Much more than simple sadness, depression chisels away at your very nature. You do not know why you are feeling what you are feeling, but the inability to find the genesis does not alleviate the depth of the distress. You find logic illogical and family nonfamilial. It is the darkest abyss of the soul. Depression morphs your past, clouds your present, and blackens your future.

Within weeks these feelings became inescapable. I wanted nothing more than to find a way to be free from their darkness. My brain began giving me answers I had never before contemplated. Maybe it would be better if I were not alive. I am simply a burden to those closest to me. Sure, they might be sad, but life would go on and I would be at peace. I grabbed my iPhone and punched in a quick Google search: “Committing suicide without pain.”

Thankfully, I found help.

The effects of depression are real and its clutches extend to each and every family you know. The World Health Organization surmises that more than 350 million people of all ages suffer from depression. Depression is not a sign of personal weakness. Depression is not a condition that can be willed or wished away. Taken to its extreme, it cuts off life itself in horrible abruptness — men and women who should be alive but are not.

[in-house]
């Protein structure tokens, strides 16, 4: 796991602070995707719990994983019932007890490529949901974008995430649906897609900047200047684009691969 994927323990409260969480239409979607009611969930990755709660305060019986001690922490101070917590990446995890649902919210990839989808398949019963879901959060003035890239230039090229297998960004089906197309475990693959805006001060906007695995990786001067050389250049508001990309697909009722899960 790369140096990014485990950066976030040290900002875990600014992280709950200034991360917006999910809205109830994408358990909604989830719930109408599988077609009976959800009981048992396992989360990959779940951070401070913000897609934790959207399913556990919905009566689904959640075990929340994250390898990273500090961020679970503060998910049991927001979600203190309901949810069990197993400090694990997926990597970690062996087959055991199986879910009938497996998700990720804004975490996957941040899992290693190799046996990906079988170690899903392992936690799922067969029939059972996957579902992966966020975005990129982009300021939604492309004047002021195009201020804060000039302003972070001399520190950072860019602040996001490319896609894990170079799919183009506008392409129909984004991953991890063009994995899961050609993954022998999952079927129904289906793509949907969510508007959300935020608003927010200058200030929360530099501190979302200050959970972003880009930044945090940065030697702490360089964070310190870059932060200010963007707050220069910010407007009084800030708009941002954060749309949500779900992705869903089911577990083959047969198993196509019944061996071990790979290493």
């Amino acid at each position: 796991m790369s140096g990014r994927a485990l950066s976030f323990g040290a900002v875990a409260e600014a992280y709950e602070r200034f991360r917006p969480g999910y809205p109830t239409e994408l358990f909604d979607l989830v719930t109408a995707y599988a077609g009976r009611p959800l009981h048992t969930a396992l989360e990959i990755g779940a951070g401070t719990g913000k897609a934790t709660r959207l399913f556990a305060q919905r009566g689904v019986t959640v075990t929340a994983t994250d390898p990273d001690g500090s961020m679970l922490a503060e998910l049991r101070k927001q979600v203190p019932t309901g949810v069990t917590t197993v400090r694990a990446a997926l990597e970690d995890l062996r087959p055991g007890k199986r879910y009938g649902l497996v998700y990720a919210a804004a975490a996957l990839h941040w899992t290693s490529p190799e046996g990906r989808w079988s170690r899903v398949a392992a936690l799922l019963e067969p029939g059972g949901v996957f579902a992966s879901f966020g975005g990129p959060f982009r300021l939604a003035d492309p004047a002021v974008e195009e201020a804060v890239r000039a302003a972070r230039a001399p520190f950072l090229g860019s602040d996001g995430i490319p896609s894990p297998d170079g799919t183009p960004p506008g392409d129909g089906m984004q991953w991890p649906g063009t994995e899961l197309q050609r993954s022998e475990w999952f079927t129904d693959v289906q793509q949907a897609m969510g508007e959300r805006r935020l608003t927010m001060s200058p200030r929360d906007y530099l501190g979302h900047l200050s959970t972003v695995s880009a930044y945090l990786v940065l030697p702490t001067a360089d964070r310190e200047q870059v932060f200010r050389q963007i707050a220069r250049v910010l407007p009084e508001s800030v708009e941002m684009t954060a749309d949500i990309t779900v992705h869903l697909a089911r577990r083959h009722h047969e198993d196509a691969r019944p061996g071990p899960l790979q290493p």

In this the Age of the Selfie, I worry that more and more individuals who suffer from undiagnosed depression see the charade of perfection put forth on social media as a glimpse into so-called normalcy. Or alternatively: that those who post such perfecting portraits are trying to compensate for the depressive feelings inside of their hearts. It is past time for us to start talking seriously and intently about depression and bring its darkness into the light. 

The stigma that follows questions of mental health is lessening but we are far from where we need to be. What is essential is often invisible to the eye. To be our brother’s keeper is to be willing to speak on his behalf and be prepared to shoulder his burdens. For the millions of individuals like Robin Williams, who feel disheartened beyond description, there is hope and there is help. 

The “Are Mormons Christian” Conundrum

The question of whether members of the Church of Jesus Christ of Latter-Day Saints are Christian has been debated since the Church was established in 1830. Many members of the Mormon Church, including prominent leaders, have fought very hard to assure the rest of the Christian world that we are indeed Christians. They hope that this commonality between our fellow religious brethren would breed a plank of strength and mutual respect, one with another.